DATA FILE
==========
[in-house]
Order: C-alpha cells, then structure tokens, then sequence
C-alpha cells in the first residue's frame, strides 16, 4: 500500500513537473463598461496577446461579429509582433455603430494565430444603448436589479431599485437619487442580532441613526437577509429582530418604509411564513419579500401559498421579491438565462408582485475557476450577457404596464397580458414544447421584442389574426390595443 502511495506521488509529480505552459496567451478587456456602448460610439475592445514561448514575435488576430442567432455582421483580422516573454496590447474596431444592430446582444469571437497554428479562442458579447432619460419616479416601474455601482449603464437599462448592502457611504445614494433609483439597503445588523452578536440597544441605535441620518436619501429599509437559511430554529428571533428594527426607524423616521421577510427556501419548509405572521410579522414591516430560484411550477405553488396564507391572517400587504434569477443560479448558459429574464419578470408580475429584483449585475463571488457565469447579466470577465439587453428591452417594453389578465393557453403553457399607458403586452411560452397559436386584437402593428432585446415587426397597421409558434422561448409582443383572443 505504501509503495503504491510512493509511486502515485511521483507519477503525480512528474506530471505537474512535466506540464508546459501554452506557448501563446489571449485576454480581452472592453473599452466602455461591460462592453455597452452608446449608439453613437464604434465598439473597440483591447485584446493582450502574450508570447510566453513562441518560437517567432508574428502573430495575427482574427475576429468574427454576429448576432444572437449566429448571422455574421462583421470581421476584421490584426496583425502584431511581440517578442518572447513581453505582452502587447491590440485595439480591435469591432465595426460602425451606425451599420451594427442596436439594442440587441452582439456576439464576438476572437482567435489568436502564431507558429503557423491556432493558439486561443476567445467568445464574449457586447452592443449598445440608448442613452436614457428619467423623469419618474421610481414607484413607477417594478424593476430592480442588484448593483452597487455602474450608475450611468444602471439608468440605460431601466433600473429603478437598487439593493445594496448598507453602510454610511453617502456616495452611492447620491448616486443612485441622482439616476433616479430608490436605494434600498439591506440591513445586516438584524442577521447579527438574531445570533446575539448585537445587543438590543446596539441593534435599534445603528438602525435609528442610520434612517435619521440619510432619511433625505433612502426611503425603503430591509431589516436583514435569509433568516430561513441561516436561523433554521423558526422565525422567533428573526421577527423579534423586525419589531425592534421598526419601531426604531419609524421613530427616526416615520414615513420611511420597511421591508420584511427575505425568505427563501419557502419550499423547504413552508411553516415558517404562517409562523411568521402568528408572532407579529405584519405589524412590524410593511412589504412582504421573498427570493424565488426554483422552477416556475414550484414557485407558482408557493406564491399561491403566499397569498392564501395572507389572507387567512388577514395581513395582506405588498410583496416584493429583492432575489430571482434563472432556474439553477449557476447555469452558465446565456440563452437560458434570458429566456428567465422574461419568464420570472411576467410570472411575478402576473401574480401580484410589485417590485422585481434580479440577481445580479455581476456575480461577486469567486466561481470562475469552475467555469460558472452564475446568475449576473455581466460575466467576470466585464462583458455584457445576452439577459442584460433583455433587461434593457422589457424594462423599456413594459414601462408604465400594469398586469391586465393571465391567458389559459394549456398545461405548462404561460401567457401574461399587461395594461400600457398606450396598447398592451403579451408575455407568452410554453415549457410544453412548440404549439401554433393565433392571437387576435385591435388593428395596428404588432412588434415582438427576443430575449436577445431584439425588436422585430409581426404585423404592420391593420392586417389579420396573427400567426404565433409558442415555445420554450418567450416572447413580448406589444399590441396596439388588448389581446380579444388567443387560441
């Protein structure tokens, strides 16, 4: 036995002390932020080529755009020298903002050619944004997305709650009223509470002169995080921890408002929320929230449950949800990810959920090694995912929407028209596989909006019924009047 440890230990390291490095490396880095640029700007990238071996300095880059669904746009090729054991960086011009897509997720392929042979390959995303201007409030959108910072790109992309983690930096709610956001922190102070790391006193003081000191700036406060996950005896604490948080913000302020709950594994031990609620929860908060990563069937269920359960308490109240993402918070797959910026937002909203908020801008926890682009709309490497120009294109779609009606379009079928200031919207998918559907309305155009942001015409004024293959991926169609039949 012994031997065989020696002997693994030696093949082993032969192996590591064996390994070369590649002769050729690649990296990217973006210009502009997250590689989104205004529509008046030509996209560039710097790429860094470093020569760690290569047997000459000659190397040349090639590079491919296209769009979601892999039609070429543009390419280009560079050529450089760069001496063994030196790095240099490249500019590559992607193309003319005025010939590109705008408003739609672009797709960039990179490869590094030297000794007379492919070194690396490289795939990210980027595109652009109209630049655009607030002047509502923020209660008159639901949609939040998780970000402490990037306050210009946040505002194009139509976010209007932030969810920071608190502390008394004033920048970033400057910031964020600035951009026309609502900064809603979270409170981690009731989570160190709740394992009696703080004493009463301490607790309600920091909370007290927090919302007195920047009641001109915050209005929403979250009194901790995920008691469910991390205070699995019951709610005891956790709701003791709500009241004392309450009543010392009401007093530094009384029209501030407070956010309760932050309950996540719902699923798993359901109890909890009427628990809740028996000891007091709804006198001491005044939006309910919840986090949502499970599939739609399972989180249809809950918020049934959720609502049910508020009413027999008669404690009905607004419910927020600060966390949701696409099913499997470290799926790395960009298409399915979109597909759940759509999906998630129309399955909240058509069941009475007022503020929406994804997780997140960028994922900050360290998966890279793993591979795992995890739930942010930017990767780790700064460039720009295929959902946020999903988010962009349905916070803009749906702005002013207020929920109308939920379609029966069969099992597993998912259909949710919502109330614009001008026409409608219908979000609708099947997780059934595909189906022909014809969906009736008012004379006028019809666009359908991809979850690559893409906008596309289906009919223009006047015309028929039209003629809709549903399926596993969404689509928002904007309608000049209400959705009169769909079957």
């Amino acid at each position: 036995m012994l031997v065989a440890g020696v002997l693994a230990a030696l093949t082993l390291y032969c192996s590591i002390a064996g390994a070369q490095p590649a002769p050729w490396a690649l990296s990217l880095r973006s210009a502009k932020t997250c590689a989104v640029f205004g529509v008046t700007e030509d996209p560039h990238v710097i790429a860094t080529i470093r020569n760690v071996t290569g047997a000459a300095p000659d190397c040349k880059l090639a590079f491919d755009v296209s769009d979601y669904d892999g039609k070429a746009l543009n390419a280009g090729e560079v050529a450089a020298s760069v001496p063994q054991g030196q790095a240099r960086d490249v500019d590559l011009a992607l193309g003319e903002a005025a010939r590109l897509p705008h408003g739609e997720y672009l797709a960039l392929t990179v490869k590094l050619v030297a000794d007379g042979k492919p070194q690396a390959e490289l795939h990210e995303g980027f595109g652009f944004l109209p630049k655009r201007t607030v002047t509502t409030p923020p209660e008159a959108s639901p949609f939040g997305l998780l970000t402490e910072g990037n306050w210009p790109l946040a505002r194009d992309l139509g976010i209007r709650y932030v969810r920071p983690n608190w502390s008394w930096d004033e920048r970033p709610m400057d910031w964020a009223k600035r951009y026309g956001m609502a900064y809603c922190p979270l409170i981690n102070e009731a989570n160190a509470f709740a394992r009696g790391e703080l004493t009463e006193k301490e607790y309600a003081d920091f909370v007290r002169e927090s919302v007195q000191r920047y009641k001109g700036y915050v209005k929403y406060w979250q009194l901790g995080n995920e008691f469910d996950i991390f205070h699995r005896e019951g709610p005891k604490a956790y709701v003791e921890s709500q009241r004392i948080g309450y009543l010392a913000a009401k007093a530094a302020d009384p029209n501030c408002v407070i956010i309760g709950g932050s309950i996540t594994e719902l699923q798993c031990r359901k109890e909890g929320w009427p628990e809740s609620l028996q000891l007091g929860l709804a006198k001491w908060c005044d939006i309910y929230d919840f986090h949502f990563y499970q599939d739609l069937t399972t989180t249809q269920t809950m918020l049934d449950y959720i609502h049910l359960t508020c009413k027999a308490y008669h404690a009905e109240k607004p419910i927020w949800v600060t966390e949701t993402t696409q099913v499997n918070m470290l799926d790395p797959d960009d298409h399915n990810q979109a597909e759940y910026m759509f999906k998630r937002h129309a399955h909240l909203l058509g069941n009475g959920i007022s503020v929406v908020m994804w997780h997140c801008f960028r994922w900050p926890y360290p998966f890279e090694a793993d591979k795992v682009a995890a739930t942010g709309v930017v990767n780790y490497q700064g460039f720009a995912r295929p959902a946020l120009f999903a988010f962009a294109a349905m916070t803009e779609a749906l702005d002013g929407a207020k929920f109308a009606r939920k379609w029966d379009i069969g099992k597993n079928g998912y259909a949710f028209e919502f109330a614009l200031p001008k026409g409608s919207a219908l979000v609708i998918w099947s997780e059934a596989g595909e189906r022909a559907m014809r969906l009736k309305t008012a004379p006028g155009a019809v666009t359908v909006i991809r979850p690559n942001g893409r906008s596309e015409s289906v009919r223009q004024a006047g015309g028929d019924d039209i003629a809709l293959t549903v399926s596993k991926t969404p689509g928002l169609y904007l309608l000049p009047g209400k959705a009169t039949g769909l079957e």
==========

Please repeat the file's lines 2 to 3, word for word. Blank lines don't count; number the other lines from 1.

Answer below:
Order: C-alpha cells, then structure tokens, then sequence
C-alpha cells in the first residue's frame, strides 16, 4: 500500500513537473463598461496577446461579429509582433455603430494565430444603448436589479431599485437619487442580532441613526437577509429582530418604509411564513419579500401559498421579491438565462408582485475557476450577457404596464397580458414544447421584442389574426390595443 502511495506521488509529480505552459496567451478587456456602448460610439475592445514561448514575435488576430442567432455582421483580422516573454496590447474596431444592430446582444469571437497554428479562442458579447432619460419616479416601474455601482449603464437599462448592502457611504445614494433609483439597503445588523452578536440597544441605535441620518436619501429599509437559511430554529428571533428594527426607524423616521421577510427556501419548509405572521410579522414591516430560484411550477405553488396564507391572517400587504434569477443560479448558459429574464419578470408580475429584483449585475463571488457565469447579466470577465439587453428591452417594453389578465393557453403553457399607458403586452411560452397559436386584437402593428432585446415587426397597421409558434422561448409582443383572443 505504501509503495503504491510512493509511486502515485511521483507519477503525480512528474506530471505537474512535466506540464508546459501554452506557448501563446489571449485576454480581452472592453473599452466602455461591460462592453455597452452608446449608439453613437464604434465598439473597440483591447485584446493582450502574450508570447510566453513562441518560437517567432508574428502573430495575427482574427475576429468574427454576429448576432444572437449566429448571422455574421462583421470581421476584421490584426496583425502584431511581440517578442518572447513581453505582452502587447491590440485595439480591435469591432465595426460602425451606425451599420451594427442596436439594442440587441452582439456576439464576438476572437482567435489568436502564431507558429503557423491556432493558439486561443476567445467568445464574449457586447452592443449598445440608448442613452436614457428619467423623469419618474421610481414607484413607477417594478424593476430592480442588484448593483452597487455602474450608475450611468444602471439608468440605460431601466433600473429603478437598487439593493445594496448598507453602510454610511453617502456616495452611492447620491448616486443612485441622482439616476433616479430608490436605494434600498439591506440591513445586516438584524442577521447579527438574531445570533446575539448585537445587543438590543446596539441593534435599534445603528438602525435609528442610520434612517435619521440619510432619511433625505433612502426611503425603503430591509431589516436583514435569509433568516430561513441561516436561523433554521423558526422565525422567533428573526421577527423579534423586525419589531425592534421598526419601531426604531419609524421613530427616526416615520414615513420611511420597511421591508420584511427575505425568505427563501419557502419550499423547504413552508411553516415558517404562517409562523411568521402568528408572532407579529405584519405589524412590524410593511412589504412582504421573498427570493424565488426554483422552477416556475414550484414557485407558482408557493406564491399561491403566499397569498392564501395572507389572507387567512388577514395581513395582506405588498410583496416584493429583492432575489430571482434563472432556474439553477449557476447555469452558465446565456440563452437560458434570458429566456428567465422574461419568464420570472411576467410570472411575478402576473401574480401580484410589485417590485422585481434580479440577481445580479455581476456575480461577486469567486466561481470562475469552475467555469460558472452564475446568475449576473455581466460575466467576470466585464462583458455584457445576452439577459442584460433583455433587461434593457422589457424594462423599456413594459414601462408604465400594469398586469391586465393571465391567458389559459394549456398545461405548462404561460401567457401574461399587461395594461400600457398606450396598447398592451403579451408575455407568452410554453415549457410544453412548440404549439401554433393565433392571437387576435385591435388593428395596428404588432412588434415582438427576443430575449436577445431584439425588436422585430409581426404585423404592420391593420392586417389579420396573427400567426404565433409558442415555445420554450418567450416572447413580448406589444399590441396596439388588448389581446380579444388567443387560441